Saturday, November 27

Flies… the wonders of the amazing creature that baffled scientists

The fly aerates its digested food, and fortunately humans do not need this to get the nutrients from the food

Imagine that you are on a picnic and about to nibble on a sandwich, and suddenly you notice a fly heading towards your sandwich, and it chases your food with the help of its compound eyes and antennae, and when you try to chase it and kill it, it runs away from you, and eventually lands on the sandwich, and then it seems to you that it is vomiting in it!

Why do flies vomit in our food?

Postdoctoral researcher Ravindra Palavalli Netimi and Associate Professor of Biological Sciences Jimmy Theobald at Florida International University answered this question, and others in an article published on the website. “The Conversation”.

The researchers pointed out that this recurring stereotype, which seems somewhat disgusting, and shows the form of human suffering with flies, is only the only way for flies to contain more food in its stomach, as the flies try to reduce fluids in the food that they have already eaten, and this is done by diverting Food into bubbles of vomit to dry it out a bit, and once some of the water evaporates it can eat that more concentrated food.

Fortunately, we humans do not need that.

So the fly is just aerating its digested food, and fortunately humans don’t need to do all that spitting and vomiting to get the nutrients from the food.

On the other hand, we produce digestive juice in our saliva, an enzyme called amylase, which pre-digests the bread as it is chewed. Amylase breaks down starch, which we can’t taste, into simple sugars like glucose that we can taste, which is why bread gets sweeter the longer you chew it.

Once they land on food, the flies use the receptors on their feet to decide whether to eat something nutritious (Getty Images)

Tasting food without a mouth

But did you know that flies can taste food without a mouth? Once they land on food, the flies use the receptors on their feet to decide whether to eat something nutritious.

And you may have noticed that a fly rubs its legs together, like a hungry human getting ready for a meal. This is called grooming. The fly is essentially grooming itself, and it may also groom its taste sensors on the whiskers and fine hairs of its feet, to get a better idea of ​​what’s in the food it has landed on.

Are flies good for anything?

Spitting in food and spreading disease is disgusting, but flies aren’t all bad.

The next time you’re outside, keep a close eye on it, and you might be surprised how many flies visit the flowers for nectar. They are an important group of pollinators, and many plants need flies to help them reproduce.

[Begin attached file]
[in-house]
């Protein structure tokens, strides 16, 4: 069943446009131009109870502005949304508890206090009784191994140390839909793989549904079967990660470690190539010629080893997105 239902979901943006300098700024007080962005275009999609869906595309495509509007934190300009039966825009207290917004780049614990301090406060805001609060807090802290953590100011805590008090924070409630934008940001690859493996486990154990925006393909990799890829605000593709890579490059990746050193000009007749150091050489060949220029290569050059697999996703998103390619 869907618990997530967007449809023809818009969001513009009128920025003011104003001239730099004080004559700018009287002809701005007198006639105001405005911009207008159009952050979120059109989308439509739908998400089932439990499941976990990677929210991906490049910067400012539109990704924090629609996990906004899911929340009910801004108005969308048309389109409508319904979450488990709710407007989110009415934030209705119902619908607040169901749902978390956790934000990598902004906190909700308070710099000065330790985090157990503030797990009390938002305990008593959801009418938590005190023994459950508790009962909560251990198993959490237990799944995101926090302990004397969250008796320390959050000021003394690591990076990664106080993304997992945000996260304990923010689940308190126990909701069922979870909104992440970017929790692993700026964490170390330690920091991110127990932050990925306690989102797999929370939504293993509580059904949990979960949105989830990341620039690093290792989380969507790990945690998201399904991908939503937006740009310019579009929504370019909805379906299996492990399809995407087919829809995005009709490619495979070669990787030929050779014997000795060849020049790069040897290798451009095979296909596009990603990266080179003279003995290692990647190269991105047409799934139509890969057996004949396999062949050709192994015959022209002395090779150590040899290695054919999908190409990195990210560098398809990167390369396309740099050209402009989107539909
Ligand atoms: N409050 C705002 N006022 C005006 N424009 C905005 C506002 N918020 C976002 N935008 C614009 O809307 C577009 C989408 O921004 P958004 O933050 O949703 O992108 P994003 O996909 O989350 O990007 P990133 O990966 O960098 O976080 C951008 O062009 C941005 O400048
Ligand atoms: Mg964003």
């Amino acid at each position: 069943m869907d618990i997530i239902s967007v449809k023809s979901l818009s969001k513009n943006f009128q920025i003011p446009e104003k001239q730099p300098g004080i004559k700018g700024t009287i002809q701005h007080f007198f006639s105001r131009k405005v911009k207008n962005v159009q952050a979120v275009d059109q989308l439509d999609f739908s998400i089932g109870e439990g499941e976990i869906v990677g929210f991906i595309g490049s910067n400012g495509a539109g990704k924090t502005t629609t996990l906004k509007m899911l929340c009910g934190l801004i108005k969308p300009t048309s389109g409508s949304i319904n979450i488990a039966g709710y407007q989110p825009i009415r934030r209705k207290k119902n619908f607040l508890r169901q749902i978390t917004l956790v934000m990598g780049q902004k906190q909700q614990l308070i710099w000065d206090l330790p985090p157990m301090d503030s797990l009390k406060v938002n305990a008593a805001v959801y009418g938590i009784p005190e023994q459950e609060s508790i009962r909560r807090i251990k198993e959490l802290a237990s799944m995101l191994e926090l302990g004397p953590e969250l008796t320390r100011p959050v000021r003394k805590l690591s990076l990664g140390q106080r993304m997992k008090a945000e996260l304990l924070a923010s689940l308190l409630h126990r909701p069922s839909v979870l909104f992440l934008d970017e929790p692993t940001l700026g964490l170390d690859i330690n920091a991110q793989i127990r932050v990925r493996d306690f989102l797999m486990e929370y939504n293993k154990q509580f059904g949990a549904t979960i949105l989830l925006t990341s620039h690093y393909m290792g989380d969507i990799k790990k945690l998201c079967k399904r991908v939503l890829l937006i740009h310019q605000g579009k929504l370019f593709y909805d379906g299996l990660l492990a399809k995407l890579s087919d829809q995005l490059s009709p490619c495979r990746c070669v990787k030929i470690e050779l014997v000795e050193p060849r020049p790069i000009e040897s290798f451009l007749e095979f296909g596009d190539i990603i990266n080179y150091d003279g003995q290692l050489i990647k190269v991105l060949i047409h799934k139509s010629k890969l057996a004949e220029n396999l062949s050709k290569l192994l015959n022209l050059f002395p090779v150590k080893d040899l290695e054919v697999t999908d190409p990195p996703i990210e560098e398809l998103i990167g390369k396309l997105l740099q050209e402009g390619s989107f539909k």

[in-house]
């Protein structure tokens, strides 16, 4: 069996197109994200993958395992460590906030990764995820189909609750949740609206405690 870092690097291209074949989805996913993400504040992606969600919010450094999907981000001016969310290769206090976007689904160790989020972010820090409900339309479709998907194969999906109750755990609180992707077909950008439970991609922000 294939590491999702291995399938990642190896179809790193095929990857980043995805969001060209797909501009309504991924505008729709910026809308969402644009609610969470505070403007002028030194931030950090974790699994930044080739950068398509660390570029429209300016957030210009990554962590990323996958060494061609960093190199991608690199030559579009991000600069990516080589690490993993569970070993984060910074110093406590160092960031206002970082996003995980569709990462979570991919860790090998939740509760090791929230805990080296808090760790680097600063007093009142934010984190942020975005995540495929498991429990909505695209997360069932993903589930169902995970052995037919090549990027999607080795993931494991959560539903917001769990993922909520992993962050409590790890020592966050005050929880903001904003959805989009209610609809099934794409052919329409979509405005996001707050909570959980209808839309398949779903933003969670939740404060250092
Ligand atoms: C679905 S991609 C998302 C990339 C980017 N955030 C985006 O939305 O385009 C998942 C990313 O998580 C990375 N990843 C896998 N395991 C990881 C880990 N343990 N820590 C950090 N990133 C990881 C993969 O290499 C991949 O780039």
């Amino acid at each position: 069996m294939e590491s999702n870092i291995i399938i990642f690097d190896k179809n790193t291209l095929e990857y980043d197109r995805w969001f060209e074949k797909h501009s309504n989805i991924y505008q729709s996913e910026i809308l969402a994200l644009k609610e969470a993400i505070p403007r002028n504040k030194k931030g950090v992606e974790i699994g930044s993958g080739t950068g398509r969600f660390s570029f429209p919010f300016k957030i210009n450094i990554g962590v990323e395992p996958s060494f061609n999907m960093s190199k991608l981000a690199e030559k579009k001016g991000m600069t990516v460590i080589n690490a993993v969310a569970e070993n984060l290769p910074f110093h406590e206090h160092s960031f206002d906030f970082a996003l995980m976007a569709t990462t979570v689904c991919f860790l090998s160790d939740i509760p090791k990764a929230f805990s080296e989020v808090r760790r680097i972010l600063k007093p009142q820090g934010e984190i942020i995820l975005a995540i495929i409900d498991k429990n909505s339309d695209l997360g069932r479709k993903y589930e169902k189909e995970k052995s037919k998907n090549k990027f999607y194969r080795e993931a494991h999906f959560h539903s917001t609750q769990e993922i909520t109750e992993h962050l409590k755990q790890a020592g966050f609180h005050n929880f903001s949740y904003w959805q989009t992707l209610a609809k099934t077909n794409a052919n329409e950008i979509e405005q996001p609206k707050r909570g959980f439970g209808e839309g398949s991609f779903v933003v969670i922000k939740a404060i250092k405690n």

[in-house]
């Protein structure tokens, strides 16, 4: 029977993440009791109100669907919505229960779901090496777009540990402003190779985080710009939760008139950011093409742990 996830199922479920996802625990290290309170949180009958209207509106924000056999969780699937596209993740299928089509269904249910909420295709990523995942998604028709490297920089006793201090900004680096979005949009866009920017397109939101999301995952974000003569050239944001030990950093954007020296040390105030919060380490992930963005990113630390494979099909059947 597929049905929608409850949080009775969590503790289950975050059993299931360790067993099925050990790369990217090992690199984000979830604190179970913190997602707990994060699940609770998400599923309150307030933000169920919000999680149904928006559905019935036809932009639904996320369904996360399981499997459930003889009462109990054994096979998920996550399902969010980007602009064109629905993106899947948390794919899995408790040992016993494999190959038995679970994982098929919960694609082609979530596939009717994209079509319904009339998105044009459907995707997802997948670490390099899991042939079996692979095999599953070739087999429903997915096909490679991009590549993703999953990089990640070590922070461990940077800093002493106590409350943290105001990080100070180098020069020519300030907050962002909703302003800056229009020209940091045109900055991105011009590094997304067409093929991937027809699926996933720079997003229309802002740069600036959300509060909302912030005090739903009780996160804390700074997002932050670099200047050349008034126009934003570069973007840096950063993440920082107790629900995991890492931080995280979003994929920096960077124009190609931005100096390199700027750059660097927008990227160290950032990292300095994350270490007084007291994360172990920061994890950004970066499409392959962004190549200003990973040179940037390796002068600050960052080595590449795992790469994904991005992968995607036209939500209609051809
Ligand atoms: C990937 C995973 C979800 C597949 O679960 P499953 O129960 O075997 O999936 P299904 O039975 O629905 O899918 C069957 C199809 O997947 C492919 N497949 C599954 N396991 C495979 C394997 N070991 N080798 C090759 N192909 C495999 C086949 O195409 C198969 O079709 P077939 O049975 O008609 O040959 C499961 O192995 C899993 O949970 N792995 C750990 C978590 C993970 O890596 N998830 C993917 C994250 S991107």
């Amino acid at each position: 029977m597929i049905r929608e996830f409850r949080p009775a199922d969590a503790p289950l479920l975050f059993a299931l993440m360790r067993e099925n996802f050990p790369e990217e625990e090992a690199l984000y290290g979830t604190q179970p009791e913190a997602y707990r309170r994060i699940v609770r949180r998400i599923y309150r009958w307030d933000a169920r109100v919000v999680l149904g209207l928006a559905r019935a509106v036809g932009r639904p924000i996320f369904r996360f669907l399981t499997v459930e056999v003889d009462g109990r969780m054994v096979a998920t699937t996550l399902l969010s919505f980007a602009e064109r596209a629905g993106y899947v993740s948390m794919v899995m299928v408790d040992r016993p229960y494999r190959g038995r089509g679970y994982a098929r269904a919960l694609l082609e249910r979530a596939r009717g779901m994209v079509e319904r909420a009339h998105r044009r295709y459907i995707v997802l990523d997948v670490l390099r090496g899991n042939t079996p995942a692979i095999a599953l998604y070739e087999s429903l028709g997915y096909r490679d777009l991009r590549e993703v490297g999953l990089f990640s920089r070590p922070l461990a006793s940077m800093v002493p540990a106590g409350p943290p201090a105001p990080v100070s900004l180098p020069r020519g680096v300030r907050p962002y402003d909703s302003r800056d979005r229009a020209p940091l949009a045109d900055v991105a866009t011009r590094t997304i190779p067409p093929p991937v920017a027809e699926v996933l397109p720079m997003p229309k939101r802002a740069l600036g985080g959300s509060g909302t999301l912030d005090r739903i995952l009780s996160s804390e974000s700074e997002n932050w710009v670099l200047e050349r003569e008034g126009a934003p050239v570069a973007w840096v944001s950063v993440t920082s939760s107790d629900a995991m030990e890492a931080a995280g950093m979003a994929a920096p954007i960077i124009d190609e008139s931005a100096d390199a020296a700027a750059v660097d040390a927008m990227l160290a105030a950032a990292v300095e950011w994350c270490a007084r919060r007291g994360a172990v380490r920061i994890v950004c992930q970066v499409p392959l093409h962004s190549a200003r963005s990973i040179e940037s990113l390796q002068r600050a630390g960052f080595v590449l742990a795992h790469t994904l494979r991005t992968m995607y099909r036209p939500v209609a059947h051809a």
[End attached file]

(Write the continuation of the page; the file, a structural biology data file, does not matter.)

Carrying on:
Flies are also a good source of food for frogs, lizards, spiders and birds, so they are an important part of the feeding cycle within the food web and ecosystem.

Some flies also have medicinal uses. For example, doctors use blowfly larvae – the small, immature form of flies – to remove decaying tissue in wounds. The larvae release antiviral and antimicrobial juices, which has helped scientists devise new treatments for the infection.

Most importantly, the fruit flies you’ve probably seen flying around ripe bananas in your kitchen are invaluable to genetics, science, and biological research. Geneticists, biomedical and other scientists from around the world study fruit flies to find causes and treatments for diseases and genetic disorders.

Scientists are also studying what the world looks like for flies, and how they can fly and land, and this knowledge could inspire engineers to build better robots.

some advices

When a fly touches your sandwich, it probably isn’t the only thing you’ve fallen for that day. Flies often land on dangerous objects, such as garbage or decaying food that is full of microbes, and germs can transfer to your meal if the fly stays on the food long enough.

So, although it’s annoying to get the flies off the sandwich, you can probably remove a little flies from your lunch, because this is much more dangerous than their saliva, as some microbes transmitted by flies can cause serious diseases such as cholera and typhoid. But if the fly doesn’t stay longer than a few seconds, the chances of microbe transmission will be low, and your food may be fine.

To prevent insects from landing on your food, you should always cover it. And if your house is infested with flies, you can use simple traps to get rid of it, and some carnivorous plants can also be used, which eat flies and help control their numbers.

More science



Reference-www.aljazeera.net

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